Spiritual Formation Over A Lifetime: The Life of Peter

God always begins with us where we are; not where we wish we were. In Peter’s case, though he was a successful fisherman, that meant “uneducated and ordinary” (Acts 4.13). “Starting where we really are” is a core formational thought that explains much of the biblical narrative from: “Adam, where are you?” to the calling of Abraham and Jesus’ calling of the twelve and his various conversations with everyday people. But this is also a great promise: our starting point is not definitive. Movement – the direction of one’s movement, the end to which one is moving- is our focus in the formation of our souls into Christlikeness.

The Apostle Peter may be the shining example in the New Testament of one who started from a significantly confused, mixed, halting place—and who through transformation gained by following Jesus, became a founding father in the faith. In turn Peter could be humble, be told: “Get behind me, you have in mind the things of men,” be full of zeal for God, fiercely proclaim love for Jesus and also deny him.

In this series, we will discover what it might mean to give our whole selves to the whole process of spiritual formation as Peter described it (2 Peter 1: 5 – 11):

…make every effort to add to your faith goodness; and to goodness, knowledge; and to knowledge, self-control; and to self-control, perseverance; and to perseverance, godliness; and to godliness, mutual affection; and to mutual affection, love. For if you possess these qualities in increasing measure, they will keep you from being ineffective and unproductive in your knowledge of our Lord Jesus Christ. But whoever does not have them is nearsighted and blind, forgetting that they have been cleansed from their past sins.

Therefore, my brothers and sisters, make every effort to confirm your calling and election. For if you do these things, you will never stumble, and you will receive a rich welcome into the eternal kingdom of our Lord and Savior Jesus Christ.

Peter’s parting words in his last letter comprise our aim for this series: to grow in the grace and knowledge of our Lord and Savior Jesus Christ.

Epiphany Readings: Sunday, February 9

Readings:  Psalm 112:1-9 and Matthew 5:13-20

Reflection Questions:

The heart of the Sermon on the Mount is the heart. Jesus’ teaching to his disciples revolves around Matt.5:17-20 and governs what came before and his remaining (through Matt.7:28). Jesus stands juxtaposed to the religious leaders of his day and expresses the real intent of the Law that was given to God’s people on Mt. Sinai (see Matt.22:38-40). Jesus’ criticism was toward a purely moralistic or behavioral oriented religious system without a change of heart. Jesus himself embodies the entire message of the Law and the Prophets: a self-giving love for God and others. His followers are invited into a different kind and quality of life that derives its reality and way of being in the world from a Person and relationship rather than a handbook for behavioral management or modification.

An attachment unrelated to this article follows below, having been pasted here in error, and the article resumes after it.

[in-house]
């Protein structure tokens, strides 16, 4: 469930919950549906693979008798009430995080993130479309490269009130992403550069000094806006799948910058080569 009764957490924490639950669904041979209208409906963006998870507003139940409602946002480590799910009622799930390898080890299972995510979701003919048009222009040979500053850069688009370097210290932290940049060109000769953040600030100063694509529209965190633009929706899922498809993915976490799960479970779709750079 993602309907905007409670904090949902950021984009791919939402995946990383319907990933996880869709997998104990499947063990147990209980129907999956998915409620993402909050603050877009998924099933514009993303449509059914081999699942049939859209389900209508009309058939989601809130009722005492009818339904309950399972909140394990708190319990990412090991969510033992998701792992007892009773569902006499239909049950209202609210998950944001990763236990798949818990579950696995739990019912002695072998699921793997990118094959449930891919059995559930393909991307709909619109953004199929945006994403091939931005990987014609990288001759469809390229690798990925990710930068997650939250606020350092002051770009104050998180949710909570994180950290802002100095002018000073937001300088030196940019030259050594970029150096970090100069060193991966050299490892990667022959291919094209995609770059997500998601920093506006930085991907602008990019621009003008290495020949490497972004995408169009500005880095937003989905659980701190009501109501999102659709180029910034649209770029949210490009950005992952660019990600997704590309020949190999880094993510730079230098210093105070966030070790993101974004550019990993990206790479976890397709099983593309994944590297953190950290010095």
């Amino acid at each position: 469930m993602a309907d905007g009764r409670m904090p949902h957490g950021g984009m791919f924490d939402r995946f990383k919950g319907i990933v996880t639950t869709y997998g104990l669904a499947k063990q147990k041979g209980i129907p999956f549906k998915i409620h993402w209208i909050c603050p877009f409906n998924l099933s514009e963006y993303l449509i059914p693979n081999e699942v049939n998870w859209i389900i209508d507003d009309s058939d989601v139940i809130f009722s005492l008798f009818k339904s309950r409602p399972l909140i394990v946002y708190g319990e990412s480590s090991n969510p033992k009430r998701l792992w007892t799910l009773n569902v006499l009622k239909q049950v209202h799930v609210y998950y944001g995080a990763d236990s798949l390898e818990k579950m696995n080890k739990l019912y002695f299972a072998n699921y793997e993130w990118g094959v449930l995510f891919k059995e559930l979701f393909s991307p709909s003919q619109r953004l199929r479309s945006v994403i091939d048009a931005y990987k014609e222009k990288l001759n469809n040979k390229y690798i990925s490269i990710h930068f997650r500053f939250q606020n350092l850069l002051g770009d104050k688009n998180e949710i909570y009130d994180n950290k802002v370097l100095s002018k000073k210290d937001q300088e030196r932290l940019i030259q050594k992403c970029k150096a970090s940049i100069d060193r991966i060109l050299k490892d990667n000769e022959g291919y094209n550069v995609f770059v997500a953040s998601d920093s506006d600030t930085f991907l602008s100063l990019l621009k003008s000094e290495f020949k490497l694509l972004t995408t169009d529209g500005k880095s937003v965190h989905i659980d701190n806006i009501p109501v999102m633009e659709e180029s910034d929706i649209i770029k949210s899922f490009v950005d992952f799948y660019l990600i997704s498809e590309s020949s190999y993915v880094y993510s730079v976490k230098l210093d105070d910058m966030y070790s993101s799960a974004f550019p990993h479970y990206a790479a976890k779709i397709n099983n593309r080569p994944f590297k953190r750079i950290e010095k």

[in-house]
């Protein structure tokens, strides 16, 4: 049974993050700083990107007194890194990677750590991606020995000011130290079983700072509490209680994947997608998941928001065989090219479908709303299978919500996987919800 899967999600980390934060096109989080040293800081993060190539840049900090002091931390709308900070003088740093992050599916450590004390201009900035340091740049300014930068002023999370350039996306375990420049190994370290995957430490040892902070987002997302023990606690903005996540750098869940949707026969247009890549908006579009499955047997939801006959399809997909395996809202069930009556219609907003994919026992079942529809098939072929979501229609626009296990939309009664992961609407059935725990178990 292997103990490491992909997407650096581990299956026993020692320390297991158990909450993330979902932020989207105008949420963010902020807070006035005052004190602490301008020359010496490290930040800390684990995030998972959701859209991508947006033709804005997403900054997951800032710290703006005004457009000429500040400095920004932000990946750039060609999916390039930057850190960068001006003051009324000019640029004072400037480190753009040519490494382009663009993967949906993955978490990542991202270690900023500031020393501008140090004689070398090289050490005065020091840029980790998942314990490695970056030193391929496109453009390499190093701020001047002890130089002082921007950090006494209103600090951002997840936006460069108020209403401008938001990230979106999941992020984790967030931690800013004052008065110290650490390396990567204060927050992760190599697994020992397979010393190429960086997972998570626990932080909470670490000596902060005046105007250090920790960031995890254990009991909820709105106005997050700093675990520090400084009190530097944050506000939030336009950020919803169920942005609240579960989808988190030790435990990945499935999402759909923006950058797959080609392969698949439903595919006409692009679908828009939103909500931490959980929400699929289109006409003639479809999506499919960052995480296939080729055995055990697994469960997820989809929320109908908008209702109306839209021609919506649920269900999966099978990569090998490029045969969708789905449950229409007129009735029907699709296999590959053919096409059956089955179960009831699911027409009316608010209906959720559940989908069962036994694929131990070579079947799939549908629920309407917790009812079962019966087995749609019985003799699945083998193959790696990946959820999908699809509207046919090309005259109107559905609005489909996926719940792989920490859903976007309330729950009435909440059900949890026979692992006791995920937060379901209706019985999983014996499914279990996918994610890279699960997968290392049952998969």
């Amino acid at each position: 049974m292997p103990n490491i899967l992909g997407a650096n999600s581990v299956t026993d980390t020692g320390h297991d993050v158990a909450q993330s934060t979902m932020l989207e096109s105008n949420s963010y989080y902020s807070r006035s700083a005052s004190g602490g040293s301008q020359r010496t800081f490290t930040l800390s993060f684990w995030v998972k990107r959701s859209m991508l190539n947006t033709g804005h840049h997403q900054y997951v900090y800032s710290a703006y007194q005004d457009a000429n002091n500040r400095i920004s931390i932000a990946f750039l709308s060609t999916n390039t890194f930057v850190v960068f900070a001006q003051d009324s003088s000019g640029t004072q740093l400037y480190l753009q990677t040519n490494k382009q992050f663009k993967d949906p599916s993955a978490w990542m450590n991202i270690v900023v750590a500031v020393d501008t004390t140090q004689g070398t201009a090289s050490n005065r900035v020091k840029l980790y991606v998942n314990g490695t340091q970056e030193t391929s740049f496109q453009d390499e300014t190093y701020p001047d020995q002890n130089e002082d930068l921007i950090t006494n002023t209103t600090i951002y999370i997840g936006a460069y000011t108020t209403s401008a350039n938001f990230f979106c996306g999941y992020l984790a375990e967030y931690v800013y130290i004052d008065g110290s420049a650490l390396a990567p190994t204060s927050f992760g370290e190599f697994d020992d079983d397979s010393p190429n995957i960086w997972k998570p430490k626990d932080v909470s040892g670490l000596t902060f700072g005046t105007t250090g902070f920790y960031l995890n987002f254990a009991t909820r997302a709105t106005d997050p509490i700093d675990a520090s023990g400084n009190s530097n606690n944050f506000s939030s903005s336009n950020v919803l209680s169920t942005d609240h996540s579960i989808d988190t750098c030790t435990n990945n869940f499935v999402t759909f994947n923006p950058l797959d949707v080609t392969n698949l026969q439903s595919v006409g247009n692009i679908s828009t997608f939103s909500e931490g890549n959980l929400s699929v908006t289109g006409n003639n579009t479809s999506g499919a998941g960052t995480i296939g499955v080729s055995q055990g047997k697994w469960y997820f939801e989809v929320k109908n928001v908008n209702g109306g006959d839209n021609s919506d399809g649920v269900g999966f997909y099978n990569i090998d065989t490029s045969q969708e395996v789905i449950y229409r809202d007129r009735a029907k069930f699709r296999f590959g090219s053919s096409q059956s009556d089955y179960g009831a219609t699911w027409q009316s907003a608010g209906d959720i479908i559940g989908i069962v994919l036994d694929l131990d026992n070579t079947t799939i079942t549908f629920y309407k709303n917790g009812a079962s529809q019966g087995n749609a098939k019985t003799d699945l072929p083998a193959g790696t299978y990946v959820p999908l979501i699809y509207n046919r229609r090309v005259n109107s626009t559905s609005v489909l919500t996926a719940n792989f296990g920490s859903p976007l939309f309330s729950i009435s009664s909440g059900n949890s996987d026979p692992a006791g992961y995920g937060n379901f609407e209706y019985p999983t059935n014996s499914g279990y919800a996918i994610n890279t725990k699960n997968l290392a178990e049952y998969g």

1. As you sit with Matt.5:13-20 listen to Jesus’ vivid description of his disciples:  You are salt…light…a lamp…a city on a hill. What one image captures your heart and imagination? Why? Is this how you see yourself in the world?  If so, how does the way you see yourself in the world enhance your perspective and experience of life in the world? In what ways are you salt, light…etc…in your family, at work, in your church community, with strangers? If not, how do you see yourself, your life in God? How might these descriptive images expand or change your perspective of your identity in God and way of being in the world?
  1. As you think about your life and way of being in the world, take time to discern any inner struggles, circumstantial difficulties, or real people in your life that might be diminishing your experience of God’s kingdom and goodness, and your influence or way of being in the world? Have a conversation with God about these things.
  1. While reflecting on Jesus’ teachings, what invitations do you sense from God? How might you respond to God in concrete ways today? What changes might you make to live more fully into God’s kingdom life?
  1. Read through Jesus’ descriptives of his followers again. What assurances or encouragements do you receive to your heart and life, right where you are, just as you?

– Elizabeth Khorey

Epiphany Readings: Sunday, February 2

Readings:  Psalm 15 and Matthew 5:1-12

Reflection Questions:

  1. Some of what we hear in the Beatitudes (Mt.5:1-12) is a description of the kinds people who God invites into relationship with him in his kingdom.  No one is exempt from his blessing. Can you identify with any of these human conditions of body, soul and social self? If so, how have you or do you experience God’s blessing in poverty of spirit, grief over losses in life, trouble and trouble making situations, challenges of faith, rejection from others?
  2. What ways do you need God’s intervention, comfort or support in your life today? Spend some time in prayer asking God’s Spirit to shelter with love, sustain in weakness or bolster faith in your present condition.
  3. As you talk with God about what’s going on in your life, how might you see your present condition as an open door for God to come, work, transform or bless you with his goodness?